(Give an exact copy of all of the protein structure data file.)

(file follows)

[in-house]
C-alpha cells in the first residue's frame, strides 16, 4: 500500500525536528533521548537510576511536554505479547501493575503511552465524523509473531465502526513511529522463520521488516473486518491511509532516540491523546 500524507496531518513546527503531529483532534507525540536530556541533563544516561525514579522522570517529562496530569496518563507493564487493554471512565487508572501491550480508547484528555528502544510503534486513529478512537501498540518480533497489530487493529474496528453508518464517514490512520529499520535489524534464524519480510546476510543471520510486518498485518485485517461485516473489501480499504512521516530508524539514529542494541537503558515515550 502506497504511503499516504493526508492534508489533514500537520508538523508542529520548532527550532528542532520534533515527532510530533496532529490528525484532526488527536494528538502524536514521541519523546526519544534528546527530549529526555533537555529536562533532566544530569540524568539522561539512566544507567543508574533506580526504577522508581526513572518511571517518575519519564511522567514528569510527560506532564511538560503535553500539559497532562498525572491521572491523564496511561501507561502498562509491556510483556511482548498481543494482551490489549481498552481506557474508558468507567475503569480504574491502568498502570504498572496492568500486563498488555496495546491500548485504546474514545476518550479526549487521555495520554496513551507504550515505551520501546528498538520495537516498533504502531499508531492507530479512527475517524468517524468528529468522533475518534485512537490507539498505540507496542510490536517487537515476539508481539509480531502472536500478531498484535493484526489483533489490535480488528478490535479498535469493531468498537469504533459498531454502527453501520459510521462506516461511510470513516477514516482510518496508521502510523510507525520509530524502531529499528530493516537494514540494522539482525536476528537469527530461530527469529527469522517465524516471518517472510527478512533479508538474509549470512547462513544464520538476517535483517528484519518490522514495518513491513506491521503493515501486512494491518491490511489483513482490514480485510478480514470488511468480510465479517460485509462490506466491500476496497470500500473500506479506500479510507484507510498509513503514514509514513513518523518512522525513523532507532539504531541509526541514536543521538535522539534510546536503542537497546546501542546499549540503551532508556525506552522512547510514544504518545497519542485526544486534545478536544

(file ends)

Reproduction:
[in-house]
C-alpha cells in the first residue's frame, strides 16, 4: 500500500525536528533521548537510576511536554505479547501493575503511552465524523509473531465502526513511529522463520521488516473486518491511509532516540491523546 500524507496531518513546527503531529483532534507525540536530556541533563544516561525514579522522570517529562496530569496518563507493564487493554471512565487508572501491550480508547484528555528502544510503534486513529478512537501498540518480533497489530487493529474496528453508518464517514490512520529499520535489524534464524519480510546476510543471520510486518498485518485485517461485516473489501480499504512521516530508524539514529542494541537503558515515550 502506497504511503499516504493526508492534508489533514500537520508538523508542529520548532527550532528542532520534533515527532510530533496532529490528525484532526488527536494528538502524536514521541519523546526519544534528546527530549529526555533537555529536562533532566544530569540524568539522561539512566544507567543508574533506580526504577522508581526513572518511571517518575519519564511522567514528569510527560506532564511538560503535553500539559497532562498525572491521572491523564496511561501507561502498562509491556510483556511482548498481543494482551490489549481498552481506557474508558468507567475503569480504574491502568498502570504498572496492568500486563498488555496495546491500548485504546474514545476518550479526549487521555495520554496513551507504550515505551520501546528498538520495537516498533504502531499508531492507530479512527475517524468517524468528529468522533475518534485512537490507539498505540507496542510490536517487537515476539508481539509480531502472536500478531498484535493484526489483533489490535480488528478490535479498535469493531468498537469504533459498531454502527453501520459510521462506516461511510470513516477514516482510518496508521502510523510507525520509530524502531529499528530493516537494514540494522539482525536476528537469527530461530527469529527469522517465524516471518517472510527478512533479508538474509549470512547462513544464520538476517535483517528484519518490522514495518513491513506491521503493515501486512494491518491490511489483513482490514480485510478480514470488511468480510465479517460485509462490506466491500476496497470500500473500506479506500479510507484507510498509513503514514509514513513518523518512522525513523532507532539504531541509526541514536543521538535522539534510546536503542537497546546501542546499549540503551532508556525506552522512547510514544504518545497519542485526544486534545478536544